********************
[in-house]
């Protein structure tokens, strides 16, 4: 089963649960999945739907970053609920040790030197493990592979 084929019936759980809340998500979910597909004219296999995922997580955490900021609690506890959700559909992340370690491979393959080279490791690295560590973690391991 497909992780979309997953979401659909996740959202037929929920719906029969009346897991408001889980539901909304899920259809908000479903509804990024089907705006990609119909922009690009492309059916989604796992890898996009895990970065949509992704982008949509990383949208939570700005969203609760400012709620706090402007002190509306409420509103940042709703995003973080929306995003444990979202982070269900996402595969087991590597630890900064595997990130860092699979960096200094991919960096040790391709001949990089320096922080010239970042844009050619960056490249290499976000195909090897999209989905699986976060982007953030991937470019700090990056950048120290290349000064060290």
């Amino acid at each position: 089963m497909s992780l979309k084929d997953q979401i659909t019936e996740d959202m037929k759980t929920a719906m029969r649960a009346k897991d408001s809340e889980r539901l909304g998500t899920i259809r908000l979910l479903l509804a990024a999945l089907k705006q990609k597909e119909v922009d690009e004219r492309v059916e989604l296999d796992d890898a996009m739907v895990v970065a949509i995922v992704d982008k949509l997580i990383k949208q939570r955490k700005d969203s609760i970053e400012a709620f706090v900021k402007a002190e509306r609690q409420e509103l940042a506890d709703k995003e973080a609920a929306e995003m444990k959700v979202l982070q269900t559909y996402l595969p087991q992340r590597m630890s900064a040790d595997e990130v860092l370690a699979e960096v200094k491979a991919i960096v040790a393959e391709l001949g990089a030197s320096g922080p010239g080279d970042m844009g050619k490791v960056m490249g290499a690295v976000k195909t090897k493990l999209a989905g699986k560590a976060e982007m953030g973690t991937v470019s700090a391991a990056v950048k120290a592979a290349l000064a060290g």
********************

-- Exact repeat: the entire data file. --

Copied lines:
[in-house]
């Protein structure tokens, strides 16, 4: 089963649960999945739907970053609920040790030197493990592979 084929019936759980809340998500979910597909004219296999995922997580955490900021609690506890959700559909992340370690491979393959080279490791690295560590973690391991 497909992780979309997953979401659909996740959202037929929920719906029969009346897991408001889980539901909304899920259809908000479903509804990024089907705006990609119909922009690009492309059916989604796992890898996009895990970065949509992704982008949509990383949208939570700005969203609760400012709620706090402007002190509306409420509103940042709703995003973080929306995003444990979202982070269900996402595969087991590597630890900064595997990130860092699979960096200094991919960096040790391709001949990089320096922080010239970042844009050619960056490249290499976000195909090897999209989905699986976060982007953030991937470019700090990056950048120290290349000064060290």
């Amino acid at each position: 089963m497909s992780l979309k084929d997953q979401i659909t019936e996740d959202m037929k759980t929920a719906m029969r649960a009346k897991d408001s809340e889980r539901l909304g998500t899920i259809r908000l979910l479903l509804a990024a999945l089907k705006q990609k597909e119909v922009d690009e004219r492309v059916e989604l296999d796992d890898a996009m739907v895990v970065a949509i995922v992704d982008k949509l997580i990383k949208q939570r955490k700005d969203s609760i970053e400012a709620f706090v900021k402007a002190e509306r609690q409420e509103l940042a506890d709703k995003e973080a609920a929306e995003m444990k959700v979202l982070q269900t559909y996402l595969p087991q992340r590597m630890s900064a040790d595997e990130v860092l370690a699979e960096v200094k491979a991919i960096v040790a393959e391709l001949g990089a030197s320096g922080p010239g080279d970042m844009g050619k490791v960056m490249g290499a690295v976000k195909t090897k493990l999209a989905g699986k560590a976060e982007m953030g973690t991937v470019s700090a391991a990056v950048k120290a592979a290349l000064a060290g």